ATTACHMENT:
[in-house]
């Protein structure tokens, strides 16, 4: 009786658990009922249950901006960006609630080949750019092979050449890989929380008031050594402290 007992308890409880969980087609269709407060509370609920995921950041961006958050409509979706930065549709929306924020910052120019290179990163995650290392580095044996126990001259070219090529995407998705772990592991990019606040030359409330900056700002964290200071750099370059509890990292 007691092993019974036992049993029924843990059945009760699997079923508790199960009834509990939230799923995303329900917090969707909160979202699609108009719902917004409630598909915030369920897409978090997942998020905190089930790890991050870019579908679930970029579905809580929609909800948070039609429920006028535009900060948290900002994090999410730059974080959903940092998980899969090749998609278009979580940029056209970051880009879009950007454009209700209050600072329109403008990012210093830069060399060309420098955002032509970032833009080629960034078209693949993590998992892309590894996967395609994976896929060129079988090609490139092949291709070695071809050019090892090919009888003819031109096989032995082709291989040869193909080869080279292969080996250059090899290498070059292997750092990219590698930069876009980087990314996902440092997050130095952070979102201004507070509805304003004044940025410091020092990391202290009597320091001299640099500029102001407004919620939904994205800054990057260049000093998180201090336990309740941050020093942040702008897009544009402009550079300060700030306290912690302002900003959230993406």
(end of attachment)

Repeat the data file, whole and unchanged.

[in-house]
């Protein structure tokens, strides 16, 4: 009786658990009922249950901006960006609630080949750019092979050449890989929380008031050594402290 007992308890409880969980087609269709407060509370609920995921950041961006958050409509979706930065549709929306924020910052120019290179990163995650290392580095044996126990001259070219090529995407998705772990592991990019606040030359409330900056700002964290200071750099370059509890990292 007691092993019974036992049993029924843990059945009760699997079923508790199960009834509990939230799923995303329900917090969707909160979202699609108009719902917004409630598909915030369920897409978090997942998020905190089930790890991050870019579908679930970029579905809580929609909800948070039609429920006028535009900060948290900002994090999410730059974080959903940092998980899969090749998609278009979580940029056209970051880009879009950007454009209700209050600072329109403008990012210093830069060399060309420098955002032509970032833009080629960034078209693949993590998992892309590894996967395609994976896929060129079988090609490139092949291709070695071809050019090892090919009888003819031109096989032995082709291989040869193909080869080279292969080996250059090899290498070059292997750092990219590698930069876009980087990314996902440092997050130095952070979102201004507070509805304003004044940025410091020092990391202290009597320091001299640099500029102001407004919620939904994205800054990057260049000093998180201090336990309740941050020093942040702008897009544009402009550079300060700030306290912690302002900003959230993406």